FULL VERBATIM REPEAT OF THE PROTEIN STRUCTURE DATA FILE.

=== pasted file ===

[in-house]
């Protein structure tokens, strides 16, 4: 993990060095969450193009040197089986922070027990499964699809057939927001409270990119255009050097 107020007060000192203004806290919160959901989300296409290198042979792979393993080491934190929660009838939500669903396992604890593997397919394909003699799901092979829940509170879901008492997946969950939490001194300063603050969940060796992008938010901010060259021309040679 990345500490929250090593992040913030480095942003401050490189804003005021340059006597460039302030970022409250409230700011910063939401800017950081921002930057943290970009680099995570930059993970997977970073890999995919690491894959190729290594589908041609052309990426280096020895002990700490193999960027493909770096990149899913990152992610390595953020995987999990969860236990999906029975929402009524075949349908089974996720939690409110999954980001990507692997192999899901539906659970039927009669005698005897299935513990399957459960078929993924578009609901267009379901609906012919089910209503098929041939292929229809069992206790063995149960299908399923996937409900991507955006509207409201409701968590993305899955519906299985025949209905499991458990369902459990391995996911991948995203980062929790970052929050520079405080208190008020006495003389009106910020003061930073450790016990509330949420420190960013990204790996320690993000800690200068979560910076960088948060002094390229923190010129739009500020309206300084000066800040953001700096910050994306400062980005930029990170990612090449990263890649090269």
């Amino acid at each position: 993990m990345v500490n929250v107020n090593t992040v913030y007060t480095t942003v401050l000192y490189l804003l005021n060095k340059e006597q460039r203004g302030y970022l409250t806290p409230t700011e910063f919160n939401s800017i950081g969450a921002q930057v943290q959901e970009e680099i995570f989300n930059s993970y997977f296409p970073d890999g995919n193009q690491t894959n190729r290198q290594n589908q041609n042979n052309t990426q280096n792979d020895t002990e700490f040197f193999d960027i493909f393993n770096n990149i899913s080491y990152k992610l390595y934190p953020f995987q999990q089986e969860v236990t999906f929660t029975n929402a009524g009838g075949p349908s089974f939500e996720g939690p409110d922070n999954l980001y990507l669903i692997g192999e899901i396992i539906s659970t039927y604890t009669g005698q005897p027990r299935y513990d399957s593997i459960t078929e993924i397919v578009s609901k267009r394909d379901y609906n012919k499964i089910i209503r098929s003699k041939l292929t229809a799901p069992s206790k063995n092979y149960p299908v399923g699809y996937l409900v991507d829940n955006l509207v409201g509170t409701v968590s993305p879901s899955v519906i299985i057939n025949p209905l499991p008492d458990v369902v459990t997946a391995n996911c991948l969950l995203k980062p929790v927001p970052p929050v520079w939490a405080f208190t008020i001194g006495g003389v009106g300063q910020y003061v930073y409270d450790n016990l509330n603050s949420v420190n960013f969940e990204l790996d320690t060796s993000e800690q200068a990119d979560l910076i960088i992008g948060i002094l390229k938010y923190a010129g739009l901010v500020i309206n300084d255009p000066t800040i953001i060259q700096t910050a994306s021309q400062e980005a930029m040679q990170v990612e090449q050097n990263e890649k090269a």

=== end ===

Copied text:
[in-house]
């Protein structure tokens, strides 16, 4: 993990060095969450193009040197089986922070027990499964699809057939927001409270990119255009050097 107020007060000192203004806290919160959901989300296409290198042979792979393993080491934190929660009838939500669903396992604890593997397919394909003699799901092979829940509170879901008492997946969950939490001194300063603050969940060796992008938010901010060259021309040679 990345500490929250090593992040913030480095942003401050490189804003005021340059006597460039302030970022409250409230700011910063939401800017950081921002930057943290970009680099995570930059993970997977970073890999995919690491894959190729290594589908041609052309990426280096020895002990700490193999960027493909770096990149899913990152992610390595953020995987999990969860236990999906029975929402009524075949349908089974996720939690409110999954980001990507692997192999899901539906659970039927009669005698005897299935513990399957459960078929993924578009609901267009379901609906012919089910209503098929041939292929229809069992206790063995149960299908399923996937409900991507955006509207409201409701968590993305899955519906299985025949209905499991458990369902459990391995996911991948995203980062929790970052929050520079405080208190008020006495003389009106910020003061930073450790016990509330949420420190960013990204790996320690993000800690200068979560910076960088948060002094390229923190010129739009500020309206300084000066800040953001700096910050994306400062980005930029990170990612090449990263890649090269």
């Amino acid at each position: 993990m990345v500490n929250v107020n090593t992040v913030y007060t480095t942003v401050l000192y490189l804003l005021n060095k340059e006597q460039r203004g302030y970022l409250t806290p409230t700011e910063f919160n939401s800017i950081g969450a921002q930057v943290q959901e970009e680099i995570f989300n930059s993970y997977f296409p970073d890999g995919n193009q690491t894959n190729r290198q290594n589908q041609n042979n052309t990426q280096n792979d020895t002990e700490f040197f193999d960027i493909f393993n770096n990149i899913s080491y990152k992610l390595y934190p953020f995987q999990q089986e969860v236990t999906f929660t029975n929402a009524g009838g075949p349908s089974f939500e996720g939690p409110d922070n999954l980001y990507l669903i692997g192999e899901i396992i539906s659970t039927y604890t009669g005698q005897p027990r299935y513990d399957s593997i459960t078929e993924i397919v578009s609901k267009r394909d379901y609906n012919k499964i089910i209503r098929s003699k041939l292929t229809a799901p069992s206790k063995n092979y149960p299908v399923g699809y996937l409900v991507d829940n955006l509207v409201g509170t409701v968590s993305p879901s899955v519906i299985i057939n025949p209905l499991p008492d458990v369902v459990t997946a391995n996911c991948l969950l995203k980062p929790v927001p970052p929050v520079w939490a405080f208190t008020i001194g006495g003389v009106g300063q910020y003061v930073y409270d450790n016990l509330n603050s949420v420190n960013f969940e990204l790996d320690t060796s993000e800690q200068a990119d979560l910076i960088i992008g948060i002094l390229k938010y923190a010129g739009l901010v500020i309206n300084d255009p000066t800040i953001i060259q700096t910050a994306s021309q400062e980005a930029m040679q990170v990612e090449q050097n990263e890649k090269a």